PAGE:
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GUEST BLOG: Bryan Bruce – Hate in the time of the Internet

By   /  May 20, 2019  /  16 Comments

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Twenty- two years ago I made a documentary about mass murder in which I had the harrowing experience of interviewing the families of the mass murder victims. Back then (1997) I recommended banning military style semi automatic weapons and registering ALL guns, as did Justice Thorp in his report published around that time.

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3-year-old Mucaad Ibrahim was murdered on March 15th this year. He was the youngest of 51 victims shot by a gunman who entered two Christchurch mosques wielding a military style semi-automatic weapon and broadcasted his hateful act to the world, in real time, using social media.

In an effort to prevent any similar atrocity from happening again in our country , our government has taken the following actions.

(1)Instigated a ban and buy back scheme on military style semi-automatic weapons as well as some other changes to our gun laws.

(2) The Prime Minister has fostered international interest in trying to curb hateful content on the internet especially in social media

In broad terms I have applauded both of these responses and I have consequently received some pushbacks from a few readers who think such measures unfairly restrict their civil rights . Some have also claimed I have had a kneejerk reaction to the Christchurch massacre.

Nothing could be further from the truth.

Twenty- two years ago I made a documentary about mass murder in which I had the harrowing experience of interviewing the families of the mass murder victims.

Back then (1997) I recommended banning military style semi automatic weapons and registering ALL guns, as did Justice Thorp in his report published around that time.

Our opinions were ignored by consecutive governments and the men, women and children who were killed and wounded in the Christchurch attack on March 15 th paid the terrible price for our unwillingness to change our gun laws.

So I have been here before and I have wrestled with the issue of individual rights and the Public Good many times in my professional life.

Here are some of my thoughts.

Not all “rights” are created equal.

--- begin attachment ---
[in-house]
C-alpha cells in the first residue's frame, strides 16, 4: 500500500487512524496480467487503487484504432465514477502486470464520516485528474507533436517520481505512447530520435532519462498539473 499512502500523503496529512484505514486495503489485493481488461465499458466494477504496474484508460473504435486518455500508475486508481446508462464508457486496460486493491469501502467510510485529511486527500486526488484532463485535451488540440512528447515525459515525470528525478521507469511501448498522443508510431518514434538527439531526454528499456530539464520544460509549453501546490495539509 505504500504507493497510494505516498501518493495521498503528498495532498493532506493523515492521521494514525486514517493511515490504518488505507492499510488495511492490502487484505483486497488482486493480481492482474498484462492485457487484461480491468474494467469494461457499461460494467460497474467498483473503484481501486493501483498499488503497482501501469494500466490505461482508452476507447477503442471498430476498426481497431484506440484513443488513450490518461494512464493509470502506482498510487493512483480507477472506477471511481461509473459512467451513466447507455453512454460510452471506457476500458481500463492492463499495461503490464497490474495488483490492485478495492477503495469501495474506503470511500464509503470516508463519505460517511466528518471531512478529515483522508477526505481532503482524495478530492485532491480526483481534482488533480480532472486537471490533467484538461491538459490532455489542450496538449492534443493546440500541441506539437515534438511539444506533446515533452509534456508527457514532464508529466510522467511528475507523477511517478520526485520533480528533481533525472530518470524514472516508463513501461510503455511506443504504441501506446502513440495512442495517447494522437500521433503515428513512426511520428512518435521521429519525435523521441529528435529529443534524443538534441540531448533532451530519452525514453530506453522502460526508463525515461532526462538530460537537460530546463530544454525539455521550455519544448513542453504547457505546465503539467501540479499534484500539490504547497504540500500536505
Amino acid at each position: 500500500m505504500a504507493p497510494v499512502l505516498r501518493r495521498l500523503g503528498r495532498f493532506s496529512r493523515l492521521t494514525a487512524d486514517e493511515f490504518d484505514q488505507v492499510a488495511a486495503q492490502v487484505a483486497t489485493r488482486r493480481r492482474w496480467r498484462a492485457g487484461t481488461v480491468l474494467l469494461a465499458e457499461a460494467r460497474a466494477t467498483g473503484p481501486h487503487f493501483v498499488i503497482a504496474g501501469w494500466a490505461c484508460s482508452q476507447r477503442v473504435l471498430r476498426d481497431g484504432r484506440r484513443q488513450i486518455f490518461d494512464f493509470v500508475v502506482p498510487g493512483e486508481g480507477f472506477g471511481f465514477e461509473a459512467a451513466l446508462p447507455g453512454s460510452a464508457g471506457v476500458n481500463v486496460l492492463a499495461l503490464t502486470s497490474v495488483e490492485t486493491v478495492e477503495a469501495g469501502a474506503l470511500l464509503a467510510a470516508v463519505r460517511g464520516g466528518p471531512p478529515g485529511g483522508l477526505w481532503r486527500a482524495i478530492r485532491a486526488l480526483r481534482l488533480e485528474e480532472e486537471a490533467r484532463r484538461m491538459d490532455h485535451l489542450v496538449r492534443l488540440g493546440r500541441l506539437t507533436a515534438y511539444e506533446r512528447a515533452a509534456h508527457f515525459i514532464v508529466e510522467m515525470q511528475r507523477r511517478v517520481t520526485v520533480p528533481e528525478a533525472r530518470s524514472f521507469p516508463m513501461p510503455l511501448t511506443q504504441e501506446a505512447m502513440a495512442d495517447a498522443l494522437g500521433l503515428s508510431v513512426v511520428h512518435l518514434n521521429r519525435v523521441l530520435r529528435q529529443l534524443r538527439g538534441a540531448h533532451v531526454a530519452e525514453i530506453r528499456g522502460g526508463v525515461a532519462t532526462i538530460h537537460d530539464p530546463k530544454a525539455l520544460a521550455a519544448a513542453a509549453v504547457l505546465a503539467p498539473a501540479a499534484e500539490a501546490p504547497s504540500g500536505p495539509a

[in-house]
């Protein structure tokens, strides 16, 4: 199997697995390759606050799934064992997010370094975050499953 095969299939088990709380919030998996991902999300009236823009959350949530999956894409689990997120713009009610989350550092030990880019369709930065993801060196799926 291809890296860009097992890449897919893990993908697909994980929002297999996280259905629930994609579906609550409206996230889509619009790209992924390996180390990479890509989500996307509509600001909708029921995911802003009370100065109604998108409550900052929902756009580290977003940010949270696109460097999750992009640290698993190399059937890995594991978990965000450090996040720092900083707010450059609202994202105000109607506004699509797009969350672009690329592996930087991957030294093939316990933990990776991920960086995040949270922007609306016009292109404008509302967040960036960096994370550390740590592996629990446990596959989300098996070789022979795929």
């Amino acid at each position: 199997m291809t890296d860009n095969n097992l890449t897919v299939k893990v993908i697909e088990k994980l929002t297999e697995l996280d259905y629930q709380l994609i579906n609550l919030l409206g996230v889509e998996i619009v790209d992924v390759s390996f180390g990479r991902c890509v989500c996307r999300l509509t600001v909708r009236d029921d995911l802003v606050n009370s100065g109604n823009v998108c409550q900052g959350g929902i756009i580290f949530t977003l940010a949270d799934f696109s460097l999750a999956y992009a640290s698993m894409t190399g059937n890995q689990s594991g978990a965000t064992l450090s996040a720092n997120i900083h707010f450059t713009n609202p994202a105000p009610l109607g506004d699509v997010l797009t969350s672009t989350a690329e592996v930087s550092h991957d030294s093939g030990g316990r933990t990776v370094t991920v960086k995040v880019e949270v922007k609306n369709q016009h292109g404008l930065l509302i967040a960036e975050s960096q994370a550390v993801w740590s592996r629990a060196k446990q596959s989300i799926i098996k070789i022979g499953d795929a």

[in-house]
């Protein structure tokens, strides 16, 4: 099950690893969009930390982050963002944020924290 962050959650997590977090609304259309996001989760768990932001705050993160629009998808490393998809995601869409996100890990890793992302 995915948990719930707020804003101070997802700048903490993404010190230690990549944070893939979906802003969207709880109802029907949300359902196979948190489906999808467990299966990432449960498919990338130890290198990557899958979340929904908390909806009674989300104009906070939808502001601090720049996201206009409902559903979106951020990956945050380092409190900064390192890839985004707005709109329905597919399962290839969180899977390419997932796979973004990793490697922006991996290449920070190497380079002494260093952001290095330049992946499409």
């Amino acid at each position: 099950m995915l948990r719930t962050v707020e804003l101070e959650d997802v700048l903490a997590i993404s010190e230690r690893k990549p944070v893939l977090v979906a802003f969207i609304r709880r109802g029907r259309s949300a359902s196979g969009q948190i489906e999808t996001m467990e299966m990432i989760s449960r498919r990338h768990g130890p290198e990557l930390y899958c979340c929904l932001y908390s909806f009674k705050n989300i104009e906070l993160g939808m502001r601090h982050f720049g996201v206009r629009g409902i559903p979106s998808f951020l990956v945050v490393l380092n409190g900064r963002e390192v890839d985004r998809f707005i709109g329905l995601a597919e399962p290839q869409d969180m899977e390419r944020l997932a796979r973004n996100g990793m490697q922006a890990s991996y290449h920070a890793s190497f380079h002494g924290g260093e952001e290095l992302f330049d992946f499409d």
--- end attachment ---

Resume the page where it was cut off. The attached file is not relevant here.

In my view little Mucaad’s right to life (indeed the right to life of ANY person ) far exceeds the “right” of anyone to own semi-automatic weapons or use the internet to incite hatred and broadcast acts of murder and atrocity.

So if you want a completely uncensored internet and no restrictions on gun ownership then you have very different moral code to me.

I don’t want any other people murdered in our country because I just stood by and did not help to push for law changes to deny would -be killers their weapons of choice, or restricted their ability to project their hatred across the internet.

Equally, if you are at the other extreme of the civil liberties bell-curve and you want absolute state control of what we are allowed to think, read and say, then you are also talking to the wrong guy.

Why ? Because a lot of my documentary work has been calling authorities to account and I have been actively involved in setting up New Zealand Public Television (check it out at www.nzptv.org.nz) precisely so that people in our country can have a platform for alternative voices and stories you are unlikely to see or hear in the mainstream media.

I’m all for freedom of speech – it is the cornerstone of democracy. But what does “freedom of speech” really mean?

Well for one thing it doesn’t mean you can say anything you like about anybody . Our Human Rights Act 1993 makes that very clear.

Under Section 61 it is illegal “to publish or distribute written matter which is threatening, abusive, or insulting, or to broadcast by means of radio or television or other electronic communication words which are threatening, abusive, or insulting”

So the idea that freedom of speech is not a licence to promote hatred has been a guiding principle in our law for many years.

What has happened since 1993 is of course the invention of the internet which is why we now have The Harmful Communications Act of 2015. In line with the Human Rights Act 1993, it states as its main aim “ to deter, prevent, and mitigate harm caused to individuals by digital communications; and…provide victims of harmful digital communications with a quick and efficient means of redress.”

The proposal by Prime Minister Ardern then, to restrict how the internet may be used to distribute hate, is not new.

Indeed it could be argued that what is being attempted is to apply, internationally, restrictions we already accept in New Zealand as being in the Public Good.

As to the question “Who decides what we shall see and hear ?”

The answer , I think, is we that we ALL do through our democratic law making process and using the courts to seek redress as our hedge against totalitarianism.